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    BU to establish campus sexual assault crisis center

    Decision follows assaults, hazing

    Boston University said Monday that it will establish a campus crisis center to focus on rape and sexual assault prevention and provide support for victims of other forms of physical abuse, such as hazing.

    The announcement was made after two alleged sexual assaults involving hockey players, two reported hazing incidents, and several dormitory shower peeping incidents over the past several months.

    BU president Robert A. Brown said recent events “have lent a focus to our discussions’’ about establishing the center, “but they are not solely responsible for it.’’


    “Boston University can learn from what we have experienced this spring and become a better community for living and learning,’’ Brown wrote in a letter to the campus community. “I believe that the vitality of our community depends on individual actions and the responsibility we take for ourselves and for others.’’

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    The school already provides a “full range of services’’ related to sexual assault prevention and support, said university spokesman Colin Riley. By establishing a physical location for those services, the offerings will not only expand, but will be more centralized and accessible.

    The university plans to open the center in the fall at a location that has not yet been determined, said Brown, who also has launched a task force to examine the college’s hockey culture.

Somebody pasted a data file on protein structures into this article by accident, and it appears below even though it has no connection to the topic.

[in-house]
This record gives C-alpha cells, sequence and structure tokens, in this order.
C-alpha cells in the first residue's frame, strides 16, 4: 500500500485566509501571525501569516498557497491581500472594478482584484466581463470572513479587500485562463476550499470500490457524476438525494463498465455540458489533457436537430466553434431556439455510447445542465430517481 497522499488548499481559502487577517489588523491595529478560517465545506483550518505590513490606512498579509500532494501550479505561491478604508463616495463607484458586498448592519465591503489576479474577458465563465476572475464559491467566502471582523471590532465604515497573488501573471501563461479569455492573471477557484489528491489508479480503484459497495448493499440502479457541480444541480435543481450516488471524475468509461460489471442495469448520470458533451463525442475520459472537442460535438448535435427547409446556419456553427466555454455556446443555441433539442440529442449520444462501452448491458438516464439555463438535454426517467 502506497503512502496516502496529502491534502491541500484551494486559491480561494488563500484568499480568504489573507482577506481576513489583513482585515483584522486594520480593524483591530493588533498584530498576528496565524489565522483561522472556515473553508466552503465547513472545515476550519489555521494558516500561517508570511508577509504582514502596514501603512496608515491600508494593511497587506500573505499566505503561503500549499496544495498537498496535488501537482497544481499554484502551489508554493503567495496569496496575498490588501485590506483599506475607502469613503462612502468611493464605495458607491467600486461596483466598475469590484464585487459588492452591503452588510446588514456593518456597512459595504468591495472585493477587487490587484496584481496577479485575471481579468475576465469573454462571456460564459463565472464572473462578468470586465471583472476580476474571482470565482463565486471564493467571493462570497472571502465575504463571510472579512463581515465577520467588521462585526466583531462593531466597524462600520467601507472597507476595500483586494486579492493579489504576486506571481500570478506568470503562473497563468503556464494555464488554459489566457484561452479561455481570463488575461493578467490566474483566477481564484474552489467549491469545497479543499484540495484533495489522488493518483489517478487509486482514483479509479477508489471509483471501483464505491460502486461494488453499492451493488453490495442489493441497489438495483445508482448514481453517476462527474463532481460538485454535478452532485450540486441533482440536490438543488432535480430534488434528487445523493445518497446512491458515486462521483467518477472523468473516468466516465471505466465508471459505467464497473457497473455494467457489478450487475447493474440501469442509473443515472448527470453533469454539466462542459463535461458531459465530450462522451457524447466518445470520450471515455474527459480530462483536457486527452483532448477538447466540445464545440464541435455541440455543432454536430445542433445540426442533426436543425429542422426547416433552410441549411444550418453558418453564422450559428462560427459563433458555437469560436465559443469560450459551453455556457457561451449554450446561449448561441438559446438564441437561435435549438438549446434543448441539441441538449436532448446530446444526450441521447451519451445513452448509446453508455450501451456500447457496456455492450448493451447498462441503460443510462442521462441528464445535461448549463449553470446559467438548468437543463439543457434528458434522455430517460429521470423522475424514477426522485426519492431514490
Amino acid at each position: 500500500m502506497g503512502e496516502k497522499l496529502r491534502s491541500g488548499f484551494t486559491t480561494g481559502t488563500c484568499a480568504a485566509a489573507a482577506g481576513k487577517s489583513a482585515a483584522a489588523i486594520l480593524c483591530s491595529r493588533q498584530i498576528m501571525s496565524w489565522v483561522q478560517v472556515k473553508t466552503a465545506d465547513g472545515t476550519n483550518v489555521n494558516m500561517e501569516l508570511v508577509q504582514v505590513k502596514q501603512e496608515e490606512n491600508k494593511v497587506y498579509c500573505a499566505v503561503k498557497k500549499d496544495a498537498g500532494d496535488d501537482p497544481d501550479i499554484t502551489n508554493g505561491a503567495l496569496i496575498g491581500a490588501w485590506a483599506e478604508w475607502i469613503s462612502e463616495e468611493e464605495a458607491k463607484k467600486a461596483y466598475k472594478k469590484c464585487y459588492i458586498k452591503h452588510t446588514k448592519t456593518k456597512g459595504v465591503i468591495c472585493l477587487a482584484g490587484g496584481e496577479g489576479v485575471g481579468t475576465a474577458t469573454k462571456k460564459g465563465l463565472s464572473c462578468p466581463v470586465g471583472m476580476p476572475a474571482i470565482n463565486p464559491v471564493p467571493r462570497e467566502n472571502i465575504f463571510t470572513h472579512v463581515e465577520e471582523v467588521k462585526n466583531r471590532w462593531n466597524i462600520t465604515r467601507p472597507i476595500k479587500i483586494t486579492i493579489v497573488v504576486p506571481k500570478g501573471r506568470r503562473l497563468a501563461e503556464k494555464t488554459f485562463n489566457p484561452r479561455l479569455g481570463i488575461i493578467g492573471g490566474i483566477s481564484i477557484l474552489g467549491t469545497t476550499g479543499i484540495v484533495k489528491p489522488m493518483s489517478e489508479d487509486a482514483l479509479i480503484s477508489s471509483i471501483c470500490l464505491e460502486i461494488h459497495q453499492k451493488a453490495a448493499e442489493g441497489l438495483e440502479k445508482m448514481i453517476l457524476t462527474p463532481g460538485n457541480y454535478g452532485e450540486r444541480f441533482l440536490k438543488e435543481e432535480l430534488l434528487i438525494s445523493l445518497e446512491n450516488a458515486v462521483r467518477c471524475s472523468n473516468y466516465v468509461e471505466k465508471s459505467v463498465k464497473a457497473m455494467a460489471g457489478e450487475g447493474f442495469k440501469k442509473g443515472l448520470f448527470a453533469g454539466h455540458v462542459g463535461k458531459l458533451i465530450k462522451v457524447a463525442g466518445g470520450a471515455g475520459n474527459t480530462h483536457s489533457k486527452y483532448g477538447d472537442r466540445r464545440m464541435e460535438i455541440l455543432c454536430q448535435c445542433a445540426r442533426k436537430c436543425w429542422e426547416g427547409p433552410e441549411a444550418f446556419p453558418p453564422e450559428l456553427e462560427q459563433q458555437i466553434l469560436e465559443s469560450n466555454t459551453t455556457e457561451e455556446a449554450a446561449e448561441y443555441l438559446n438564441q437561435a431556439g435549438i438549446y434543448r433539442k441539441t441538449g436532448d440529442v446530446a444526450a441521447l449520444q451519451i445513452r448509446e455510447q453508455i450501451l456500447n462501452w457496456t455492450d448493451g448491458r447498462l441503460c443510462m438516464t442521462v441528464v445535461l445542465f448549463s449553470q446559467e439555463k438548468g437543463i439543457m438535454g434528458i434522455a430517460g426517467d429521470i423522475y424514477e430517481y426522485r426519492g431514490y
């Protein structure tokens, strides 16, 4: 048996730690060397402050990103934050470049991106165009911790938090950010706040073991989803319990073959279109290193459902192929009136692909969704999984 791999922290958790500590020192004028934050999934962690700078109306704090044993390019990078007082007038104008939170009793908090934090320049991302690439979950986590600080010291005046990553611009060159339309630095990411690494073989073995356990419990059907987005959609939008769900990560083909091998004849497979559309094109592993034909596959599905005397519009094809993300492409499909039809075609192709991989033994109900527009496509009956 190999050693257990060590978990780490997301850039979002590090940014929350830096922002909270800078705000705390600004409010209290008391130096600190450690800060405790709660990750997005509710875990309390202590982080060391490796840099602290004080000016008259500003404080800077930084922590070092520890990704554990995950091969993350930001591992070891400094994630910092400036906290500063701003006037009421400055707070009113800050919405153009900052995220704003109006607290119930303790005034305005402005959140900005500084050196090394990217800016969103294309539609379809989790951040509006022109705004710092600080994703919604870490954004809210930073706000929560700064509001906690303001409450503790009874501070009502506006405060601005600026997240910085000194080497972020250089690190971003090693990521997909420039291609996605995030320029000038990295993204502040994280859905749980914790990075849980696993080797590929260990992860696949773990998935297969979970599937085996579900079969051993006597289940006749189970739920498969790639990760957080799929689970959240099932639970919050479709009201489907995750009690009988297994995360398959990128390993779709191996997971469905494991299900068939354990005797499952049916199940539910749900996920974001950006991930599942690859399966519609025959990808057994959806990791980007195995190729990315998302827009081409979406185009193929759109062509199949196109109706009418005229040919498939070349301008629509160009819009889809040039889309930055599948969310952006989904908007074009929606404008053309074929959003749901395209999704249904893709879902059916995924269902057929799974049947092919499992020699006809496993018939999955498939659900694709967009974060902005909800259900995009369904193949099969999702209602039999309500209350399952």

Campus activists, including student-run groups, had advocated for a rape crisis center at BU even before the recent string of reported physical abuse and pressed the university again when they met with Brown in March, school officials said.

    “Right now this is huge, the fact that [the administration is] acknowledging the need for this center and moving forward with it,’’ said BU senior Michelle Weiser.


    But, she added, “It’s unfortunate that it took high-profile assaults and media attention, but that’s kind of the nature of our society today.’’

    Weiser manages public relations for the Center for Gender, Sexuality and Activism, a student organization that pushed for such a center. In recent months, an on-line petition calling for the creation of a crisis center garnered more than 1,200 signatures.

    She said she and other activists are looking forward to working further with the administration to help develop final plans for the new center.

    In his letter, Brown said that he is “grateful to members of our community, including members of student groups, who have provided information and insightful suggestions about how we might improve our services.’’

    The center will be overseen by the university’s student health services department, according to the letter.


    While not finalized, staffing at the center is expected to include at least three full-time clinical specialists specifically trained in crisis and sexual assault counseling, according to Brown. There will also be one full-time nonclinical “prevention specialist’’ to help with training, outreach, and referrals.

    “We are committed,’’ Brown wrote, “to working to ensure that our academic community is one in which uncivil, violent, or abusive treatment of others is not tolerated and that we have the appropriate means in place both to reduce the likelihood of such events and to provide strong support to those affected when, despite our best efforts, such events occur.’’

    Matt Rocheleau can be reached at